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Autonomic Nervous System Inflexibility During Parent–child Interactions is Related to Callous-unemotional Traits in Youth Aged 10–14 Years Old

Abstract

Youth with callous-unemotional (CU) traits are at high risk for aggression and antisocial behavior. Extant literature suggests that CU traits are related to abnormal autonomic responses to negatively-valenced emotional stimuli, although few studies have tested autonomic responding specifically during social interactions. To address this knowledge gap, the current study tested whether CU traits were related to autonomic activity, assessed via respiratory sinus arrhythmia (RSA), during several parent–child interaction tasks designed to provoke negative emotion. The sample was 162 clinically referred youth (M age = 12.03, SD = .92; 47% female). Using piecewise latent growth models, we estimated individual differences in RSA during three semi-structured social interaction tasks (reading aloud to a parent and research assistant; a recovery period from the reading task; and a parent–child conflict discussion) and tested whether CU traits were related to patterns of RSA responding across tasks. Overall, youth showed expected RSA decreases during the reading period, increases in RSA during recovery, and further decreases during the conflict discussion. However, youth with clinically-elevated CU traits had a different pattern of RSA change across tasks, such that CU traits were related to significantly less RSA change during reading and recovery. Findings suggest that less RSA engagement during social interactions and less RSA recovery may be a biomarker of CU traits. Future research is needed to examine whether this inflexibility contributes to the development of CU traits beginning early in childhood.

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Notes

  1. Three participants had missing data for the PPVT. These assessments were invalid due to lack of child engagement at the baseline assessment. Subsequently, we completed an alternative assessment (the Expressive Vocabulary Test [EVT]; Williams, 1997) which yielded valid scores (based on participant engagement) of an estimated IQ above the cutoff. Given that the PPVT and EVT are different assessments, we elected to be more conservative and coded the baseline PPVT score as missing for those participants.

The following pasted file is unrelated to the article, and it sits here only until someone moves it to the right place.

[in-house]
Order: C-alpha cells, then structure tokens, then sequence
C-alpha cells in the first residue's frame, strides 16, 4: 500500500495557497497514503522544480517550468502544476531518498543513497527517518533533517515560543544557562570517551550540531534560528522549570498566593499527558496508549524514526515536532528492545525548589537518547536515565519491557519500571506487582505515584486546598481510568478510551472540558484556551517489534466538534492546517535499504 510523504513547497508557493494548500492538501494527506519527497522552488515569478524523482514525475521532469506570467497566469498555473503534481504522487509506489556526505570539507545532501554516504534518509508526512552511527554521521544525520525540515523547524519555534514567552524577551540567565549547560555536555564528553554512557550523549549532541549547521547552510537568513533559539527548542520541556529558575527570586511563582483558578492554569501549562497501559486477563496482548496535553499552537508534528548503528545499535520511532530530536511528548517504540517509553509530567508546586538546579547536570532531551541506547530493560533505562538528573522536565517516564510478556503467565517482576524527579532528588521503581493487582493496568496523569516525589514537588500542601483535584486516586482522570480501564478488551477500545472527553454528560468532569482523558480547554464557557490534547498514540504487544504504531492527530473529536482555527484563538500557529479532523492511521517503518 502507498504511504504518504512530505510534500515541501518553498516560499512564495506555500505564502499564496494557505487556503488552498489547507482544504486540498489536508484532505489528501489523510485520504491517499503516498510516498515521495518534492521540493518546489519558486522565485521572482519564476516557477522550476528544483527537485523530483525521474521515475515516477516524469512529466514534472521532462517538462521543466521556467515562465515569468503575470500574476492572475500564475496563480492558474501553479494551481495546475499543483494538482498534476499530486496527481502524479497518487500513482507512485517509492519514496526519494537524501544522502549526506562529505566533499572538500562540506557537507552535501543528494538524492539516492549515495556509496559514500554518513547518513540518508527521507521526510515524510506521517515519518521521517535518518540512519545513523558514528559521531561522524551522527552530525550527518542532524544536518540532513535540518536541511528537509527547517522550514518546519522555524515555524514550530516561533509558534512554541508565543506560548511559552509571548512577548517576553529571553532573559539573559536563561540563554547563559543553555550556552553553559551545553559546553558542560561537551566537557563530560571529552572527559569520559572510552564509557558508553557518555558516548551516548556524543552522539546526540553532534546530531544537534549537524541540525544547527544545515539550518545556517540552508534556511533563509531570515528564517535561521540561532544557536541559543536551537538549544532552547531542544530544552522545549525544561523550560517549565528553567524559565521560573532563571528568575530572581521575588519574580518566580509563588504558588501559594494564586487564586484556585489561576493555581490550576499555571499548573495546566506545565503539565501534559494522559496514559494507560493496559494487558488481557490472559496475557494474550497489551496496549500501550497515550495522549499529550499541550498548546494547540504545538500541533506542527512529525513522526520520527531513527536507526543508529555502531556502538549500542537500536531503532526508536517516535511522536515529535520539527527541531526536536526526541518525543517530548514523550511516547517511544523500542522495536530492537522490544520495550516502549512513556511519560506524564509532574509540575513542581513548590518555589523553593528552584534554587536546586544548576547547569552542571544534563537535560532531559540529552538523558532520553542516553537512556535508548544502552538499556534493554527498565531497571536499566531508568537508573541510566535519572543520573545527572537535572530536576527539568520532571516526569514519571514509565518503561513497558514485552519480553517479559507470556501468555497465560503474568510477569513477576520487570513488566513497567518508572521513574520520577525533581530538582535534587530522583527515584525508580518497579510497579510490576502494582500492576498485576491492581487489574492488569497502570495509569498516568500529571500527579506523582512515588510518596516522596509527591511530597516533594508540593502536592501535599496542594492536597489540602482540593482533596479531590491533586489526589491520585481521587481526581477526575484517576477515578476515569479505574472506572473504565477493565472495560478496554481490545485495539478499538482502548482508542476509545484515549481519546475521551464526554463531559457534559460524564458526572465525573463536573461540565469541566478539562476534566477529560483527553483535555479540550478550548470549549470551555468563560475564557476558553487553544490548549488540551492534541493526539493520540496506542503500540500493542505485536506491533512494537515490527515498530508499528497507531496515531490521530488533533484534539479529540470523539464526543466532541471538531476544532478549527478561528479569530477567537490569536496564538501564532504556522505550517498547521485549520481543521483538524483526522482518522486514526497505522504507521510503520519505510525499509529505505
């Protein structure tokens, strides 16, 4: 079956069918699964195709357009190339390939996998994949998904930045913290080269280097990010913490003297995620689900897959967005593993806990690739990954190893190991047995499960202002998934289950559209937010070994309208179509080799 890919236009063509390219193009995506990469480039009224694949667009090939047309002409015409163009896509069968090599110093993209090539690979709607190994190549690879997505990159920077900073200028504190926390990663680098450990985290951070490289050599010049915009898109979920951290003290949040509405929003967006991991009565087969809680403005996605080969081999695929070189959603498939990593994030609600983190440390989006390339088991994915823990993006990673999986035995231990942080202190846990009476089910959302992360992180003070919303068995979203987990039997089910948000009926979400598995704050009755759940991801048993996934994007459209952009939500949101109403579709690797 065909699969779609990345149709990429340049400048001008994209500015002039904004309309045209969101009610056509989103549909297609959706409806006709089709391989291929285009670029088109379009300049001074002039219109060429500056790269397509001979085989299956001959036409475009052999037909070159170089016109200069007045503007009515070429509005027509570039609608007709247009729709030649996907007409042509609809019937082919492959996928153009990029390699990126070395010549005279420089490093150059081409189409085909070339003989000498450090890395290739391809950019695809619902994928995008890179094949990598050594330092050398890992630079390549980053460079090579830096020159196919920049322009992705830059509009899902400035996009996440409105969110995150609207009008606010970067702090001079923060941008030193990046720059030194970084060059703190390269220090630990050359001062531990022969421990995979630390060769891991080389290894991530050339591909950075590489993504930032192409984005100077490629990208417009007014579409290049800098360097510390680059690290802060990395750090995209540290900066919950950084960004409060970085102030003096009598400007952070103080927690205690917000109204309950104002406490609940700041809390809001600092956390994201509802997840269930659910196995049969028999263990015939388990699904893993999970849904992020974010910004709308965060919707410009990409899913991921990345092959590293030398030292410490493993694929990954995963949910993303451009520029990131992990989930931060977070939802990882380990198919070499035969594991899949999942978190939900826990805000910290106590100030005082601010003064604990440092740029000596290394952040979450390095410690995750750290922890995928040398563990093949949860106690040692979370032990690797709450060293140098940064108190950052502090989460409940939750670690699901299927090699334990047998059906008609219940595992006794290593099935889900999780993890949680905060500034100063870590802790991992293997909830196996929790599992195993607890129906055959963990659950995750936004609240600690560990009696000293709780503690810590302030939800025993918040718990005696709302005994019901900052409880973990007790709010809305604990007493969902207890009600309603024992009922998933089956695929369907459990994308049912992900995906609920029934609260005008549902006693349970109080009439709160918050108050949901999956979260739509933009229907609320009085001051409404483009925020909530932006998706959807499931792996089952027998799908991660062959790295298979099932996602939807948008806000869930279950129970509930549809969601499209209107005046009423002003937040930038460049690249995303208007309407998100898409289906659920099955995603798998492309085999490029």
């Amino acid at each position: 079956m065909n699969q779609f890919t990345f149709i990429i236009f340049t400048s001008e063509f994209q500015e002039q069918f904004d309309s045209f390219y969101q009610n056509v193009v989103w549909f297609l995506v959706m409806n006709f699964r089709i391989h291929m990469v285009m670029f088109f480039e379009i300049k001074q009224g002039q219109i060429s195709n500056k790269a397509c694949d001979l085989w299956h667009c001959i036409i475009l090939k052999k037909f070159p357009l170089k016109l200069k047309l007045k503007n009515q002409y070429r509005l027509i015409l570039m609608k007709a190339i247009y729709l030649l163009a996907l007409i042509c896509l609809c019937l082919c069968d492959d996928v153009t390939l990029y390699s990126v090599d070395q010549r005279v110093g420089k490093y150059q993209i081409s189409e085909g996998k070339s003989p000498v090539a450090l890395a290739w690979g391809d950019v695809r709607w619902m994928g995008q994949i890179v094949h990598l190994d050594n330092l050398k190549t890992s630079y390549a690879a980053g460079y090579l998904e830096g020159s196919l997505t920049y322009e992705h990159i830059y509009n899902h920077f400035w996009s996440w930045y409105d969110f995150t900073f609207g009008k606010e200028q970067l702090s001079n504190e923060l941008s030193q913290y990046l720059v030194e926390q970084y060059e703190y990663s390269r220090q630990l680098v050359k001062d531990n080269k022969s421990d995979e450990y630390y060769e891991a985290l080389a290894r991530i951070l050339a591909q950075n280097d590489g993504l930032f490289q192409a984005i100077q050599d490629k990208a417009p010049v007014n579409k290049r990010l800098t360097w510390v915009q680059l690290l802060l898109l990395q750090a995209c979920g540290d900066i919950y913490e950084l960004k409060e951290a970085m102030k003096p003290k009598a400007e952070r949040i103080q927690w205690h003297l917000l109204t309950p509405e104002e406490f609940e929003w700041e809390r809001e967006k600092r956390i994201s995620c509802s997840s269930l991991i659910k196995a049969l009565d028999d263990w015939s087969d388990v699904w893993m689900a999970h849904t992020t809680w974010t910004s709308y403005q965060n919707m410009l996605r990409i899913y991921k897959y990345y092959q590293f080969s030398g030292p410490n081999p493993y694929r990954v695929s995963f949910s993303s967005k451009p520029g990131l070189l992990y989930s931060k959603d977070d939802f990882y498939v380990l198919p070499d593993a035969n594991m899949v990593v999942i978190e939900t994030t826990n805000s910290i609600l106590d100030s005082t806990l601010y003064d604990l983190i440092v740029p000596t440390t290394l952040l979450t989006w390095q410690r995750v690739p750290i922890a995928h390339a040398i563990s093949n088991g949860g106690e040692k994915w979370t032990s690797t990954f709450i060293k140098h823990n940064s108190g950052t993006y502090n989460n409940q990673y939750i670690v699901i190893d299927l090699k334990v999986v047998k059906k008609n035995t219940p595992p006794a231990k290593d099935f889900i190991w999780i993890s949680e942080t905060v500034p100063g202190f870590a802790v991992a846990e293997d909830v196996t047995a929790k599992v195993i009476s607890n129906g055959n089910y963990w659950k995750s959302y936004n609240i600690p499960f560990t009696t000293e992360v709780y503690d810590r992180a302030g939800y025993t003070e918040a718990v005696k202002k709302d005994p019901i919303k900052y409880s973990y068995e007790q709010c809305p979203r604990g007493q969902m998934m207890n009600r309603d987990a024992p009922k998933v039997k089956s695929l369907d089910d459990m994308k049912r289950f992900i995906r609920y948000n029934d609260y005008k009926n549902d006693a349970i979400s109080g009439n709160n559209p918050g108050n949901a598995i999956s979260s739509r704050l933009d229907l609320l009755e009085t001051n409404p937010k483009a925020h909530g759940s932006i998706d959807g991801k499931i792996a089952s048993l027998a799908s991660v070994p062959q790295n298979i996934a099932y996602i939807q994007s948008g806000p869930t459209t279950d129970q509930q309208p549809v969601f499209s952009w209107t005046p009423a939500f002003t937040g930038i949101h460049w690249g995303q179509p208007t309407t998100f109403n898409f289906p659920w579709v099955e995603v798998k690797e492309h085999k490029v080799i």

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Acknowledgements

Research was supported by grants from the National Institute of Mental Health (R01 MH101088; F32 MH110077; T32 MH018951; K01 MH119216). The authors thank all the families who took part in this study and the MoodY study team, which includes research assistants, interviewers and their supervisors, data managers, student workers, and volunteers. The authors have declared that they have no competing or potential conflicts of interest.

Funding

Research was supported by grants from the National Institute of Mental Health (R01 MH101088; F32 MH110077; T32 MH018951; K01 MH119216).

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Correspondence to Rebecca Waller.

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All study procedures were approved by the Human Research Protection Office (HRPO) and the Clinical and Translational Science Institute (CTSI) pediatric practice-based research network.

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Perlstein, S., Waller, R., Wagner, N. et al. Autonomic Nervous System Inflexibility During Parent–child Interactions is Related to Callous-unemotional Traits in Youth Aged 10–14 Years Old. Res Child Adolesc Psychopathol 49, 1581–1592 (2021). https://doi.org/10.1007/s10802-021-00849-2

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Keywords

  • Autonomic flexibility
  • Callous-unemotional traits
  • Latent growth curve modeling
  • Parasympathetic activity
  • RSA